Rhian helped A&E attendances, 999 calls and hospital admissions drop by about 90 per cent among the group.  The scheme was then scaled up to cover about 300 patients in Blackpool over the following three years, saving the NHS more than £2million. It has now been rolled out to around a fifth of the country with 36 local heath teams adopting the scheme. (Public Health England)

The full news story is at NHS England 

£20 000 funding available for 12 innovative digital adult social care pilots

NHS England | May 2018 | New £1m funding for innovative digital adult social care pilots 

NHS Digital and the Local Government Association have announced new funding for digital pilots that benefit people who access adult social care and improve services. 


A share of the £1m funding, provided by NHS Digital and managed by the LGA, will be awarded to local authorities that put forward projects that support innovative uses of digital technology in the design and delivery of adult social care.

Twelve authorities will receive £20,000 to design a digital solution to address a specific issue with their service, with six receiving up to a further £80,000 to support its implementation.

This year, local authority bids should focus on one of the following three themes:

  • Efficiency and strengths-based approaches
  • Managing marketing and commission
  • Sustainable and integrated social care and health systemsAll information from NHS Digital 

Full details and information about the application process are available from NHS Digital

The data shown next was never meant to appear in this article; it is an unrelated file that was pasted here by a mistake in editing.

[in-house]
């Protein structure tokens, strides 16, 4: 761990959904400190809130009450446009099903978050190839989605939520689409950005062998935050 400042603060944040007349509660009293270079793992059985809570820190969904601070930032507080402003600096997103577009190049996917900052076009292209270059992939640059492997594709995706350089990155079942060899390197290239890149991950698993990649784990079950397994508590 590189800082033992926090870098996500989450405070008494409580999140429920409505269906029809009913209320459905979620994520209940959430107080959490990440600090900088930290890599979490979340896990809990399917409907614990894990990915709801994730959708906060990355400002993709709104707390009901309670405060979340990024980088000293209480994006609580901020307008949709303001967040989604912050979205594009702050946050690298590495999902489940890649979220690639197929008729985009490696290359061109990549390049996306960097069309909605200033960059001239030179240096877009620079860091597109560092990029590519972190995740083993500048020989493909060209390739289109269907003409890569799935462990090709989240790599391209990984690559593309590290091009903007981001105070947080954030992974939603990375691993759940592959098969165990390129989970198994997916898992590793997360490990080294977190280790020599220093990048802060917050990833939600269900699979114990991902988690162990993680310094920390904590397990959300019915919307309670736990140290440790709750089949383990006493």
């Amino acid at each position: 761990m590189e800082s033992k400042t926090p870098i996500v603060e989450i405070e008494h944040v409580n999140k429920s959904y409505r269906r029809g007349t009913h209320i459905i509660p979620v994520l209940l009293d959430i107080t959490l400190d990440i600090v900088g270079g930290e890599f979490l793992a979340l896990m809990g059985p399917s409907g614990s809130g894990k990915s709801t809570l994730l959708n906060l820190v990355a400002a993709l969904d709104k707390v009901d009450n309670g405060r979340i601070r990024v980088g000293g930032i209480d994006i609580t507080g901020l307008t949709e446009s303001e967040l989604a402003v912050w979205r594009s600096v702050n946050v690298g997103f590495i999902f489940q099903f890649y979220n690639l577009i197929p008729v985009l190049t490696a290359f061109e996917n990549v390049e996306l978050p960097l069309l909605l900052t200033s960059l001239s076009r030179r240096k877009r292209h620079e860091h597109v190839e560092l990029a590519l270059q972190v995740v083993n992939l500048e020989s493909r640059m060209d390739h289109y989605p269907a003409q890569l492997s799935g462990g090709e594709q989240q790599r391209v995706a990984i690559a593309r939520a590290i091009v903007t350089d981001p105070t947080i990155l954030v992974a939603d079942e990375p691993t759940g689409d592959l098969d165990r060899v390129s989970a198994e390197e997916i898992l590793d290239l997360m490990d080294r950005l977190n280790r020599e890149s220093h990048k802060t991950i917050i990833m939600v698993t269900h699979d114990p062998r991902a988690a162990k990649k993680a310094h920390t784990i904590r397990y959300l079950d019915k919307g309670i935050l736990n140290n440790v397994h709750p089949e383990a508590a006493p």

Community pharmacy integration and innovation

Primary care home: community pharmacy integration and innovation | The National Association of Primary Care  

community pharmacy
Image source: http://napc.co.uk

This guide is intended to further the integration of community pharmacy within primary care homes (PCHs) to improve patients’ health and support them to manage their conditions.  It looks at ways local pharmaceutical committees, community pharmacies and PCHs can make greater use of pharmacists’ skills as part of a whole population health approach.

It focuses on the three key roles outlined in the Community Pharmacy Forward View: a facilitator of personalised care for people with long-term conditions (LTCs), trusted, convenient first port of call for episodic healthcare advice and treatment, and a neighbourhood health and wellbeing hub.

The guide also proposes a list of actions to galvanise PCHs and community pharmacy to come together to create innovative solutions to the current challenges and improve services for their local population.

Making data count

Making data count | NHS Improvement

This guide is designed to encourage analysts and decision-makers to work together to ensure the most relevant data is presented in the most effective way.  The accompanying resources are intended to build knowledge to construct and interpret statistical process control (SPC) charts.

In this short video, NHS Improvement Executive Director, Adam Sewell-Jones, talks about how different presentations of data can lead to different conversations, conclusions and actions:

Additional link: Statistical process control tool

Improving the Physical Health of People with Serious Mental Illness

AHSN | May 2018 | Improving the Physical Health of People with Serious Mental Illness

Bradford District Care Foundation Trust, has developed a template to support healthcare professionals to identify patients with conditions including high blood pressure, diabetes and cardiovascular problems. The template improves the quality of health checks for people with a serious mental illness (SMI) who are at risk of dying prematurely due to preventable physical conditions.

Potential cost savings in the Yorkshire and Humber region alone are estimated to be £11.3 million over the next 10 years. The AHSN piloted an initial rollout across two Mental Health Trusts and two Clinical Commissioning Groups (CCGs). It has also supported organisations nationally to trial or implement the template.

The template is available through the SystmOne, EMIS and RIO web platforms and has been used by 74 CCGs. An eLearning module produced by the AHSN went live in January 2017 (Source: AHSN).

The full story is at The AHSN Network